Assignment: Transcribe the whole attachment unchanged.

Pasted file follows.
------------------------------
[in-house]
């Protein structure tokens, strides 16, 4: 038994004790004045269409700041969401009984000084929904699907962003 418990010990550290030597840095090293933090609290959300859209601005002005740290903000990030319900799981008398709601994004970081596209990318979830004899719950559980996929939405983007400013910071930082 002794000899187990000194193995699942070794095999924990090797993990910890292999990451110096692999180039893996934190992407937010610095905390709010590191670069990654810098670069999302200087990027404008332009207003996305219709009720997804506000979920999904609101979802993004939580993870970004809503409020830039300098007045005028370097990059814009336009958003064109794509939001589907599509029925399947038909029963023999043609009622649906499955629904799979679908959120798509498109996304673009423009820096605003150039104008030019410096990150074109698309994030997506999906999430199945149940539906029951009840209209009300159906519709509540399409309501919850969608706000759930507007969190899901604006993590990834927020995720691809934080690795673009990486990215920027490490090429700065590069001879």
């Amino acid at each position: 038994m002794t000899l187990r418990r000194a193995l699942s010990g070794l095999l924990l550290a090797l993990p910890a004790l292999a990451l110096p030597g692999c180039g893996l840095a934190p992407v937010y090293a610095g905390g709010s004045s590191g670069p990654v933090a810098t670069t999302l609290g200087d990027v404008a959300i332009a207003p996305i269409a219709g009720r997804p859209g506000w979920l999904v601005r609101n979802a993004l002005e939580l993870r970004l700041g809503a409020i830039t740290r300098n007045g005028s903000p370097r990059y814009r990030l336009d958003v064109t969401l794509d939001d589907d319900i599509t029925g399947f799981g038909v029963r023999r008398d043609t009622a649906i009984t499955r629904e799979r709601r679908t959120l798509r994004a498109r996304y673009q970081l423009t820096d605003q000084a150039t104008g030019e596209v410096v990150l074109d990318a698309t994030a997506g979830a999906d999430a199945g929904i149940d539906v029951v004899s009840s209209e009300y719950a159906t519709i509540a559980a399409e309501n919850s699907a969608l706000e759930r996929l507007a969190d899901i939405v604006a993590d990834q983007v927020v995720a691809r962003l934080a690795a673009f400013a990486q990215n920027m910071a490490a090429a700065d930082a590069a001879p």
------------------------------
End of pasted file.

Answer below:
[in-house]
């Protein structure tokens, strides 16, 4: 038994004790004045269409700041969401009984000084929904699907962003 418990010990550290030597840095090293933090609290959300859209601005002005740290903000990030319900799981008398709601994004970081596209990318979830004899719950559980996929939405983007400013910071930082 002794000899187990000194193995699942070794095999924990090797993990910890292999990451110096692999180039893996934190992407937010610095905390709010590191670069990654810098670069999302200087990027404008332009207003996305219709009720997804506000979920999904609101979802993004939580993870970004809503409020830039300098007045005028370097990059814009336009958003064109794509939001589907599509029925399947038909029963023999043609009622649906499955629904799979679908959120798509498109996304673009423009820096605003150039104008030019410096990150074109698309994030997506999906999430199945149940539906029951009840209209009300159906519709509540399409309501919850969608706000759930507007969190899901604006993590990834927020995720691809934080690795673009990486990215920027490490090429700065590069001879």
């Amino acid at each position: 038994m002794t000899l187990r418990r000194a193995l699942s010990g070794l095999l924990l550290a090797l993990p910890a004790l292999a990451l110096p030597g692999c180039g893996l840095a934190p992407v937010y090293a610095g905390g709010s004045s590191g670069p990654v933090a810098t670069t999302l609290g200087d990027v404008a959300i332009a207003p996305i269409a219709g009720r997804p859209g506000w979920l999904v601005r609101n979802a993004l002005e939580l993870r970004l700041g809503a409020i830039t740290r300098n007045g005028s903000p370097r990059y814009r990030l336009d958003v064109t969401l794509d939001d589907d319900i599509t029925g399947f799981g038909v029963r023999r008398d043609t009622a649906i009984t499955r629904e799979r709601r679908t959120l798509r994004a498109r996304y673009q970081l423009t820096d605003q000084a150039t104008g030019e596209v410096v990150l074109d990318a698309t994030a997506g979830a999906d999430a199945g929904i149940d539906v029951v004899s009840s209209e009300y719950a159906t519709i509540a559980a399409e309501n919850s699907a969608l706000e759930r996929l507007a969190d899901i939405v604006a993590d990834q983007v927020v995720a691809r962003l934080a690795a673009f400013a990486q990215n920027m910071a490490a090429a700065d930082a590069a001879p």